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morality, as well as of private virtue, it is certain that national prosperity and individual happiness must be wholly indebted for their maturity to such an association. To expect elevation of character, either national or individual, upon any other principle, is to seek (in the expressive language of the highest authority) to “
gather grapes of thorns, and figs of thistles.”
How far these views of biography are just in themselves, or have been illustrated in the following work, it is not for the author to determine. The great variety of opinion existing on the character and sentiments of the subject of these Memoirs, renders an attempt to illustrate them compatible, at least, with the general ends of Biography. Entertaining the highest veneration for the
character which he has attempted to.pourträy, the author has aimed at clearing: it from those aspersions, which have their foundation in ignorance and malevolence.
While he has thus been anxious to vindicate an injured name, it will, he trusts, be apparent, that he has not been influenced by blind par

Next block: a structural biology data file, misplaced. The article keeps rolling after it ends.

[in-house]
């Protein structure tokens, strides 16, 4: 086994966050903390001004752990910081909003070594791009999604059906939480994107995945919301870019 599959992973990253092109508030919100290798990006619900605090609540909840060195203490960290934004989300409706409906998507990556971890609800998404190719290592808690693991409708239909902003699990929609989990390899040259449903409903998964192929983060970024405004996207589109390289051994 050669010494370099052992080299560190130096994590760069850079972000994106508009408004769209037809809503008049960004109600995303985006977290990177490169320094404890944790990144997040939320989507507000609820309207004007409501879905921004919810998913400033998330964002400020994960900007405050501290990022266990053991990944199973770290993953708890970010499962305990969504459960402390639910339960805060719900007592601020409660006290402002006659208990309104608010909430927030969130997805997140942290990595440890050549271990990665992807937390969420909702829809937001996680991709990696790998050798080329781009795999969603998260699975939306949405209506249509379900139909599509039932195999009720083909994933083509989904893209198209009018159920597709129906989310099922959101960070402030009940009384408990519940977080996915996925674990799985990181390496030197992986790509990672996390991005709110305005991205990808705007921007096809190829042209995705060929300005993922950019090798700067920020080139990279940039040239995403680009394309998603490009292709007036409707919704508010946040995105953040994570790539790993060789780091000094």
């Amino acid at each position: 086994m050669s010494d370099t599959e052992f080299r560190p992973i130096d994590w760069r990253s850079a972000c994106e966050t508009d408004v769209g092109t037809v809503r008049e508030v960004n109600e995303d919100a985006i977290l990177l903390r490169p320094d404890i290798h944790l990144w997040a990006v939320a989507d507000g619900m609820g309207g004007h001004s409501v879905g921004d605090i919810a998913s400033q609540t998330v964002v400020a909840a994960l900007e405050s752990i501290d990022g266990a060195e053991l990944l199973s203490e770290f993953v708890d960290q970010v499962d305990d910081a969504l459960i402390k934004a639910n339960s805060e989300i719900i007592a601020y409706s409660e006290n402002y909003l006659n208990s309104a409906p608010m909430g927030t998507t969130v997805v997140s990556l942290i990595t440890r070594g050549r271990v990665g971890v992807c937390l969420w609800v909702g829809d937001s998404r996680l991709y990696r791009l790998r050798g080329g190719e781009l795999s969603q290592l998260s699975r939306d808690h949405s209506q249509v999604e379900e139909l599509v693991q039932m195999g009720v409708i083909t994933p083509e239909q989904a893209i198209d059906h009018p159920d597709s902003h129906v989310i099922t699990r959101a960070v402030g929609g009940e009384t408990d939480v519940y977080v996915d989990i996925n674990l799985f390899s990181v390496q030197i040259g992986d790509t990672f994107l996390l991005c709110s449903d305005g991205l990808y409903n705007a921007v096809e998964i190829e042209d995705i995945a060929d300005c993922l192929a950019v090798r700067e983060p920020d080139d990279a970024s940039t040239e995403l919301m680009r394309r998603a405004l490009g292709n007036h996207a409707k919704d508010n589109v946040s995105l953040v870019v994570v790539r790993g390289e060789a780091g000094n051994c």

tiality or sectarian zeal. So far as he is acquainted with his own motives, he feels no hesitation in avowing, that they are such as he wishes to carry with him, unaltered, to the grave. If an attempt to rescue a great character from the fangs of calumny, and to vindicate the doctrines of the glorious reformation, should expose the author to the shafts of opprobious censure, he will be abundantly compensated by the verdict of an approving conscience, and the sanction of discriminating readers.
When it is considered that the public is not in possession of any detached Life of Calvin, in English, there can be no doubt but that such a work, executed with care and impartiality, must be considered a desideratum in Evangelical Biography.
With respect to the arrangement of the several parts, the author has adopted that which appeared to him, upon the whole, the most eligible.
It will be sufficiently obvious to every intelligent reader, that the materials for the
work have been derived from the most authentic sources, most of which are acknowledged. In addition to the Narrative of Beza, the author has to confess considerable obligations to a living author, Monsieur J. Senebier, of whose excellent work, entitled, “Histoire Litteraire de Genève," he has made considerable use.
Confident that the general principles maintained in the following pages require no apology, the author commends them to His blessing, whose glory they are intended to promote, and. who alone can render them really and extensively useful.
MR. ABBOT, St. Neots.
Mr. Bagster, sen. London.
Barnes, esq. St. Ives.
Mr. Campbell, Queen's College, Cambridge.
Mr. John Cole, Basingbourne.
Rev. Edward Edwards, Lynn.
Mr. Coxe Feary, Bluntisham, six copies.
Mr. Glover, Queen's College, Cambridge.
Mr. Stephen Haggard, Buntingford.